South Africa has the largest population of people infected with HIV, at 7.9 million people [1
], and the province of KwaZulu-Natal has the highest rate of human immunodeficiency virus (HIV) infection in the country [2
]. Risky sexual behaviours remain one of the major contributors to new HIV infections and continue to hamper prevention strategies. Key risky behaviours include multiple concurrent sexual partnerships, non or incorrect and inconsistent use of condoms, and engaging in sexual activities while intoxicated or under the influence of illicit substances [3
]. It is important that these behaviours are not observed in isolation from each other. For instance, people who report having more than one sexual partner are more likely to use condoms compared to those in monogamous relationships, they tend to have their sex debut at a younger age, have a greater number of lifetime sex partners, and are less likely to have been tested for HIV [5
]. There is also evidence showing that inconsistent condom use and multiple sexual partnerships can be attributed to the use of alcohol and other drugs [9
]. This is particularly important for sexually transmitted infections (STI) and HIV transmission since alcohol consumption can affect sexual decision making through its effect on higher executive control functions such as time estimation, attention, planning, decision-making, and inhibitory control [11
In a recent study on condom use among young people in South Africa, a surprising finding was that the perceived risk of HIV infection was found to not be a significant predictor of consistent condom usage [12
]. Condom use for the 15–24 year old age groups was about 49% for women and 67% for men in both the 2012 and 2017 HIV national surveys, suggesting that condom usage had remained largely unchanged over this time period [1
]. There was however a condom use increase for the 25–49 year old group over the same period, with a 3.3% increase for women and a 4.1% increase for men [1
]. These findings on recent trends in condom use behaviour among the South African population suggest that more efforts are needed to increase condom use among young people to enhance HIV prevention. Globally, the decline in new infections has remained static since 2010, with some of the countries reaching the set targets while other countries struggle. It is evident that all known strategies in HIV prevention should be employed if the goal to end acquired immunodeficiency syndrome (AIDS) by 2030 is to be achieved [13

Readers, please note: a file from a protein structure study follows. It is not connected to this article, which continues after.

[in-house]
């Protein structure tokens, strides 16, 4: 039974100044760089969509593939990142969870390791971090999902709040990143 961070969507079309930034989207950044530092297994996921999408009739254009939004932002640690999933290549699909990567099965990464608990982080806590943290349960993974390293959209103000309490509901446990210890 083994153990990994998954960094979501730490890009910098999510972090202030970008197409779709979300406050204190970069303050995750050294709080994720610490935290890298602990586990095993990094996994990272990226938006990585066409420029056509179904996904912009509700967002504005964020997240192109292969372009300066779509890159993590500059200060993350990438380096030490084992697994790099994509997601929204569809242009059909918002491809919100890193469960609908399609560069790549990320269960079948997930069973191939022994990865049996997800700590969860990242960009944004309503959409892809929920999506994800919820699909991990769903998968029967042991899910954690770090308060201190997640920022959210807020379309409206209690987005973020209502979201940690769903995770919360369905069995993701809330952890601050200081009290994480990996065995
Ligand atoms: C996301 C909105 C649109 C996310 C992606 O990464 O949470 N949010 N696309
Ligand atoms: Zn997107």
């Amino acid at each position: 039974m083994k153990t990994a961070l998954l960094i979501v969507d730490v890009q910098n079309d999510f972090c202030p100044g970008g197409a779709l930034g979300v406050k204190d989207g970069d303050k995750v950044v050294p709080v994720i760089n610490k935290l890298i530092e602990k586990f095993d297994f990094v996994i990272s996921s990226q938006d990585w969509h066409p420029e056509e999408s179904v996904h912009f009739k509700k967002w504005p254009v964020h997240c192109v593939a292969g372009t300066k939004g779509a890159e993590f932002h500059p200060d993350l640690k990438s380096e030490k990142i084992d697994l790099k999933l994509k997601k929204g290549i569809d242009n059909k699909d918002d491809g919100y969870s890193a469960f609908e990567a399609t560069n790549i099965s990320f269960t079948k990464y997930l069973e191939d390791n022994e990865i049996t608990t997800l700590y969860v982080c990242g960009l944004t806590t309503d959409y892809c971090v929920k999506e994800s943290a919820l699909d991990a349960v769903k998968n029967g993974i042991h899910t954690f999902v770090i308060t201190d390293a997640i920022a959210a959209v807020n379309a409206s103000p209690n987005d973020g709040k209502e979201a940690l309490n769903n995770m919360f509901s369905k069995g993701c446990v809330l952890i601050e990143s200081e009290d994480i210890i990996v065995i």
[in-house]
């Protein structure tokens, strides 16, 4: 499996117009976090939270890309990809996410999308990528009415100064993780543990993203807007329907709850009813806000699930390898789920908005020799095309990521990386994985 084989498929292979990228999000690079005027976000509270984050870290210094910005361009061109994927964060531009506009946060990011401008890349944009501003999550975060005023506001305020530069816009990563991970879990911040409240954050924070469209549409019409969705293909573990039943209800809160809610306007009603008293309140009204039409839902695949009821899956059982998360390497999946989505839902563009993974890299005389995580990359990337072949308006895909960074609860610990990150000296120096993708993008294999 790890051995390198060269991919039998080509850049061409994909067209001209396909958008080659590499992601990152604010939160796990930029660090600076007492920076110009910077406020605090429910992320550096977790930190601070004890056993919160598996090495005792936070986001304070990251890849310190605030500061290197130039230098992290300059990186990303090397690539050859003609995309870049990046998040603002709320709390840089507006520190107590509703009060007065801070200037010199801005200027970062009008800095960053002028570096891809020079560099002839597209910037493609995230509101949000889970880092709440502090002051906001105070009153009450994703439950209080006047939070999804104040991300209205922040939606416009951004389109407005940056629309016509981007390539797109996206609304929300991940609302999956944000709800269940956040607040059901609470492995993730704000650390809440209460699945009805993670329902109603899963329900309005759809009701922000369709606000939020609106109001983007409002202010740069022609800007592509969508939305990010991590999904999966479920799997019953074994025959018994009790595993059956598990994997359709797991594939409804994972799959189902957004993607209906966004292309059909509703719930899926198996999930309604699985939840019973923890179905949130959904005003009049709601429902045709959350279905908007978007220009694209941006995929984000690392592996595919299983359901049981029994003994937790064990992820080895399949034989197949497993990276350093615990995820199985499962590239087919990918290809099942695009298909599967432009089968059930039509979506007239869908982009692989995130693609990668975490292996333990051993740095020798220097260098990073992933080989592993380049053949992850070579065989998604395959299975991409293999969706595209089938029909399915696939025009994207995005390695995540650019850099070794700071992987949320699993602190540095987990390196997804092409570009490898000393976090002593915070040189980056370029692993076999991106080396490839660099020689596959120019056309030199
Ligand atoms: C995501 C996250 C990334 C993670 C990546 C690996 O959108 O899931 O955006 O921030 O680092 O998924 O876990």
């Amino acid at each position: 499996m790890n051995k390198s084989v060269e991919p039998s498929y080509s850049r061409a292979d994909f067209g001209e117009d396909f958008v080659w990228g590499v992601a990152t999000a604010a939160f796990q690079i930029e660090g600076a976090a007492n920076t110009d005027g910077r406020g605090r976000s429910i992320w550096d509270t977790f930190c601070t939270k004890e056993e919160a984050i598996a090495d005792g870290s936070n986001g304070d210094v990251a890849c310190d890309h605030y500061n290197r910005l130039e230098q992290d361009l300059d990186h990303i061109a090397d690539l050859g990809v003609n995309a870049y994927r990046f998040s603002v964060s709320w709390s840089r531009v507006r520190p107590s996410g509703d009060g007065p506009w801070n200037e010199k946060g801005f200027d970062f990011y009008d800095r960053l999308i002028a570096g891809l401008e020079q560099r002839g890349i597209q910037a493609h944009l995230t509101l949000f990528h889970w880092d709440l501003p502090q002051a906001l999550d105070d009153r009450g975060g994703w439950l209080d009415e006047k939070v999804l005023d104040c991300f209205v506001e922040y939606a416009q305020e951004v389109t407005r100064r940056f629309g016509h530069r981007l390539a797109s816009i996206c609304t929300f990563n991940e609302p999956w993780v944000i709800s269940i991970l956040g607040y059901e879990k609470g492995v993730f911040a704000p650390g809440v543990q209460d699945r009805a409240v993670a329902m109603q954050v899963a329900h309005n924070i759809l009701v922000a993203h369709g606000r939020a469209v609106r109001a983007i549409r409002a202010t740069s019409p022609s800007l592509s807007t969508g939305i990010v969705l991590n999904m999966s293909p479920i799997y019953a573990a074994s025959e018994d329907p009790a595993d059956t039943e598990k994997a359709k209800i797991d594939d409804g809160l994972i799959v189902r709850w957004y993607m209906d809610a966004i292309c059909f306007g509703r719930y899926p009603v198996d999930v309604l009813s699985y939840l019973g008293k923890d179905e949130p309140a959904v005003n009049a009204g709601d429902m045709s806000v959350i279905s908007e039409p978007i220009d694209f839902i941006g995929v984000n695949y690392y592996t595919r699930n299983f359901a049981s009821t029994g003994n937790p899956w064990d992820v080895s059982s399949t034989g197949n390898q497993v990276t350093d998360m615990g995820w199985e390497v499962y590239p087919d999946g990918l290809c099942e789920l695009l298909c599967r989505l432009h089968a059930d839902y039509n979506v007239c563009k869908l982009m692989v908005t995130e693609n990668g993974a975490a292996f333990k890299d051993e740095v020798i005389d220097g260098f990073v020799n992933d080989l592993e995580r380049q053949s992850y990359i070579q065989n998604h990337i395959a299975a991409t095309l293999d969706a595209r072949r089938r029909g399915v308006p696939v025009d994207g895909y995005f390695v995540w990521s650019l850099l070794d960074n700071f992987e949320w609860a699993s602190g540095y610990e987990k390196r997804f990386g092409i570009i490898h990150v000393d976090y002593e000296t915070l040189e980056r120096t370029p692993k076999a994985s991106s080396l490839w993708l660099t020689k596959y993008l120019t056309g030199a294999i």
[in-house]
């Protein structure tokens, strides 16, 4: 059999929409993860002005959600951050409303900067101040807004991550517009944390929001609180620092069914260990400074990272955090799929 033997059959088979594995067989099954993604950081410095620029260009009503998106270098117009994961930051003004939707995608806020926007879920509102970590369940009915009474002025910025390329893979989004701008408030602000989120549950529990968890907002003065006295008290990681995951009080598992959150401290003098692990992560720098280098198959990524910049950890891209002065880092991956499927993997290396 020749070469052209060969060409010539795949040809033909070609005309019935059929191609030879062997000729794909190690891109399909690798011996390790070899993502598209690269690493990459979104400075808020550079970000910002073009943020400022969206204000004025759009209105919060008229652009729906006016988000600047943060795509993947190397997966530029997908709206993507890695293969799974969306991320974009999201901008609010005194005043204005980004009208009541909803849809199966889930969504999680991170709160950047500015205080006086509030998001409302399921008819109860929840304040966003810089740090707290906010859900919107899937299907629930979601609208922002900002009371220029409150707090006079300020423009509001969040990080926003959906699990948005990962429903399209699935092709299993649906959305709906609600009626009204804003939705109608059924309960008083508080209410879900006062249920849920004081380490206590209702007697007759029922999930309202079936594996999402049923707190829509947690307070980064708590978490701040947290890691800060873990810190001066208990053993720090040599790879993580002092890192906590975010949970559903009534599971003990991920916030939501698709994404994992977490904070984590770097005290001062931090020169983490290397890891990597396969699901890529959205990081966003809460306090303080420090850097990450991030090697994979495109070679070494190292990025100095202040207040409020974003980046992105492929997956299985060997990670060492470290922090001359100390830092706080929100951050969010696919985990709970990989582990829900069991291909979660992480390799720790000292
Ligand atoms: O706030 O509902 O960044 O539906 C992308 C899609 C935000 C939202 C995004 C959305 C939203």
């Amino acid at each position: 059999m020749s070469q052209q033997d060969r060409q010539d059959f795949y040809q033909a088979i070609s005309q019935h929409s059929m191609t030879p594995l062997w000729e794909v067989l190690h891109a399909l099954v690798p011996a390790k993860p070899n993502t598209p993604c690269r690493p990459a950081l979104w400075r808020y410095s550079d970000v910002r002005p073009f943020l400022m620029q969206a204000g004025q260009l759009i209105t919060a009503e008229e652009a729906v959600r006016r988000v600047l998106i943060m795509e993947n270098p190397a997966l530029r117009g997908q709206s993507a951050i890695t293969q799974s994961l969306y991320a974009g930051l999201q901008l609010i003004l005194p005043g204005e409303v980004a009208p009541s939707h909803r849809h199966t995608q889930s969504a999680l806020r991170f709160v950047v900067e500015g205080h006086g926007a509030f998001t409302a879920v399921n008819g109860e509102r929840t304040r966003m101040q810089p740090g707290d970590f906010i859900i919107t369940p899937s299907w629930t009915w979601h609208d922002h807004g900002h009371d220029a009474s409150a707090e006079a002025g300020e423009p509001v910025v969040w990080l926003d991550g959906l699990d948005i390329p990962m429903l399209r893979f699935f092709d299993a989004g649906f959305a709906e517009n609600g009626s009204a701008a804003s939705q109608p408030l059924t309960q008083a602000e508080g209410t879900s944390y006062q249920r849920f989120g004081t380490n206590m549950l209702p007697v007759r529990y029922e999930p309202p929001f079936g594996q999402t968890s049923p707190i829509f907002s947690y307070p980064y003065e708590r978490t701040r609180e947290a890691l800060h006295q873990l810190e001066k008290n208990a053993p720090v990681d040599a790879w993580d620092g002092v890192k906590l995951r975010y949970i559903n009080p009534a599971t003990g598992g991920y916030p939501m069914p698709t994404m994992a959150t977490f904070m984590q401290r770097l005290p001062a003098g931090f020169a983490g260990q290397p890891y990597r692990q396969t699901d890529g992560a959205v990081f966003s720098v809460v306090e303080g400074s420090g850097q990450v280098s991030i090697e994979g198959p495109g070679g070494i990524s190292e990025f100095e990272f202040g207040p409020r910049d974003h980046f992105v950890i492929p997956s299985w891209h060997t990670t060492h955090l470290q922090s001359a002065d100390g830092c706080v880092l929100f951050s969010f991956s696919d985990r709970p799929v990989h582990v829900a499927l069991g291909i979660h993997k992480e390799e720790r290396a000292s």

]. The present study is such an attempt to assist in HIV prevention efforts, specifically targeting young men.
In Sub-Saharan Africa several STI/HIV-focused interventions covering different aspects of HIV prevention have been tested, which include but are not limited to: school-based interventions [15
], interventions to increase antiretroviral therapy (ART) adherence [17
], interventions to increase male participation in prevention of mother-to-child transmission (PMTCT) [18
] and to reduce HIV stigma in PMTCT [19
], interventions that reduce the use of alcohol and other drugs [20
], and interventions that link HIV-infected people to care, therefore opening room to initiate ART [23
]. These latter interventions showed that home-based HIV testing and counselling, together with a proper referral plan, aid considerably in reducing the time it takes to successfully start people on care protocols. When looking at school-based interventions, it is clear that these programmes are best placed to reach young people, who are currently among the highest-infected groups. The evidence however further suggests that school-based interventions only have a positive effect on condom use and not on STIs [16
]. Interventions which sought to reduce alcohol and drug use reported decreased incidents of engaging in sex while intoxicated and a reduction in the number of sexual partners [20
The current study used the theory of planned behaviour (TPB) as the guiding framework in determining the target points for a health behaviour intervention aimed at reducing risky sexual behaviours in young men from a highly vulnerable population. The theory of planned behaviour has been used to investigate a wide range of behaviours such as protective behaviours (supplement use, blood donation, sun protection), risk behaviours (alcohol use, illicit drug use, smoking cessation), and detection behaviours (cervical and breast cancer screening) [24
]. The theory of planned behaviour (for a recent re-formulation, see Fishbein and Ajzen [25
]) posits that behavioural intention is determined by three evaluative constructs: attitude, subjective norm, and perceived behavioural control. Attitude represents a person’s overall evaluation of the anticipated outcomes (favourable versus unfavourable) of the behaviour. Subjective norm is the perceived social pressure to engage or not engage in a behaviour. Perceived behavioural control is people’s perceptions of their ability to perform a given behaviour [26
The TPB has been able to explain varying proportions of the variance with different cognitive measures contributing differently for the given studies. In the most comprehensive meta-analysis of TPB interventions to date, covering 82 articles reporting on 123 interventions [27